What began as a family party has become a two-day-long, spooky township tradition.
The fifth annual "Eakfest" returns to town Oct. 19-20, bringing with it ghosts, goblins, food and fun – as well as the chance to help those with cystic fibrosis, an inherited chronic disease that affects the lungs and digestive system of about 30,000 children and adults in the United States
According to event organizer, Alicia Eak, the event’s festivities will include a haunted trail, hayride, carnival rides, a game room, and plenty of treats and sweets.
“Our hayride is kid friendly,” she said. “It’s not scary at all. The haunted trail is scary, but each group gets three guides so if a child gets too scared, they can be escorted out.”
Eakfest was inspired as part of a long-standing tradition in Brick's Eak family to host yearly Halloween parties. Eventually, the parties got large – 100 guests could be expected in Alicia Eak's yard – and there was talk of letting another family member handle the festivities.
The year the tradition was about to change, Eak's 12-year-old daughter was diagnosed with cystic fibrosis, and when she asked for the tradition to continue, no one could say no.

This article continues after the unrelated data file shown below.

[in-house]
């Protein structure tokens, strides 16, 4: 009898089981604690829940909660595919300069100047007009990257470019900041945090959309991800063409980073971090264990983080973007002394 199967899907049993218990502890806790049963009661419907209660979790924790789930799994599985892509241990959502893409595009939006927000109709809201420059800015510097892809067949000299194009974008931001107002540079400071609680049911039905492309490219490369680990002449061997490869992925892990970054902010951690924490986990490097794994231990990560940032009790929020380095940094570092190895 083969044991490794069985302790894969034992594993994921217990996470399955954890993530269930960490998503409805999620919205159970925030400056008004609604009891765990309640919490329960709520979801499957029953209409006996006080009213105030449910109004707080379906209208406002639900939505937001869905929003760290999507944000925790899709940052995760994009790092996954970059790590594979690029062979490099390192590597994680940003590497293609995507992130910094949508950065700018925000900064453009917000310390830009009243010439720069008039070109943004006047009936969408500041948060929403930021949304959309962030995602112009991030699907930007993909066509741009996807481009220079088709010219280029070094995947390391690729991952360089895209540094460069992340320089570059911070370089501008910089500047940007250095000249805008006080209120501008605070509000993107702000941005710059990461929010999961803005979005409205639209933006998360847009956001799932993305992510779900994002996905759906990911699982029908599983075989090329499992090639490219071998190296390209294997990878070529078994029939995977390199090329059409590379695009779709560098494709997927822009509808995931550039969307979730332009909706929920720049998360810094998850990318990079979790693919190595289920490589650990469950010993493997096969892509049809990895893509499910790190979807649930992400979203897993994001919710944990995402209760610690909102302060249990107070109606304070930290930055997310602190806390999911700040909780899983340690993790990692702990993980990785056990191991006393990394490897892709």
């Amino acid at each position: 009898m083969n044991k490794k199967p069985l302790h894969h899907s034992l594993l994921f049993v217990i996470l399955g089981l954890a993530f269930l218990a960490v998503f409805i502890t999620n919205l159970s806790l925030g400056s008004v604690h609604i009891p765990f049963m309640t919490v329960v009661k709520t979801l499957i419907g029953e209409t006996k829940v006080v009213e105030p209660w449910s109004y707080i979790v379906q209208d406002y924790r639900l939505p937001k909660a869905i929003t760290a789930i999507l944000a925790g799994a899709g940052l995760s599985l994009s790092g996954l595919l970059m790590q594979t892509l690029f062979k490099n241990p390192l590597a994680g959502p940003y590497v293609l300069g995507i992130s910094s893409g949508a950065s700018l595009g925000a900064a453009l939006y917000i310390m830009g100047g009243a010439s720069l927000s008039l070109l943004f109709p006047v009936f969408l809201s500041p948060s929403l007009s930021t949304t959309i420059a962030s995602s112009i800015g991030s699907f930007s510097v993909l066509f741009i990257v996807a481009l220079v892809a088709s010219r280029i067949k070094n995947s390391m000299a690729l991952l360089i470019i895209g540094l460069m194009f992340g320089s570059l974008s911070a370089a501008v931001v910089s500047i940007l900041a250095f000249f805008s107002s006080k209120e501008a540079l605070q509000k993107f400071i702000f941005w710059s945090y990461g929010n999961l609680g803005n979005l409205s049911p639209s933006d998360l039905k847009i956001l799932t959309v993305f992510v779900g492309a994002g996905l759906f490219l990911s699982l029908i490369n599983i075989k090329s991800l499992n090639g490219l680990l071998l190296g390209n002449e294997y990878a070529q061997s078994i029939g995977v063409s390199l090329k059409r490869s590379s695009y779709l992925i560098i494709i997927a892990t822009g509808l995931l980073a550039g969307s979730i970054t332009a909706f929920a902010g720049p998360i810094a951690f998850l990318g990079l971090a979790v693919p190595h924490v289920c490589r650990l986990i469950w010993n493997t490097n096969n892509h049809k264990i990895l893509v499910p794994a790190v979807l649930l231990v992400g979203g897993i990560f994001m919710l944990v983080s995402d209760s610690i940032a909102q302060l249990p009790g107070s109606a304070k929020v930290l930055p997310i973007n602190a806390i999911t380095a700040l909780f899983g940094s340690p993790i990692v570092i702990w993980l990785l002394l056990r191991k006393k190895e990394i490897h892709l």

The party was eventually turned into one which the entire town was invited to, and ever since has been hosted as a fundraiser for the Cystic Fibrosis Foundation.
More than your average Halloween party, the once-backyard event has turned into a celebration that rivals many of the largest Halloween attractions in the region.
Hayrides, plus the haunted trail which will open following the close of the hayride at dark, are some of the event's biggest hits.
“The hayride and haunted trail take the same path [through the woods outside the fire house] but the trail is much more scary and has people jumping out,” Eak said. “There’s different movie sets [that guests will see], plus other surprises.”
The “goul-free” game room will be available on Saturday, only, in addition to a DJ, face painting, and more. Each activity ranges in cost from $1 to $5.
All proceeds from the hayride, haunted trail, game room, shirt sales, and the dessert table, and a portion of sales from other vendors will go to the Cystic Fibrosis Foundation. For more information on Eakfest, visit www.eakfest.com.
The event will be held at the Pioneer Hose Fire Company from 4 to 10 p.m. on Oct. 19, and 3 to 10 p.m. on Oct. 20. It promises a “sweet” time for children of all ages.
The Cystic Fibrosis Foundation, which benefits from the event, is dedicated to finding a cure to the disease and supporting diagnosed families. More information can be found at www.CFF.org.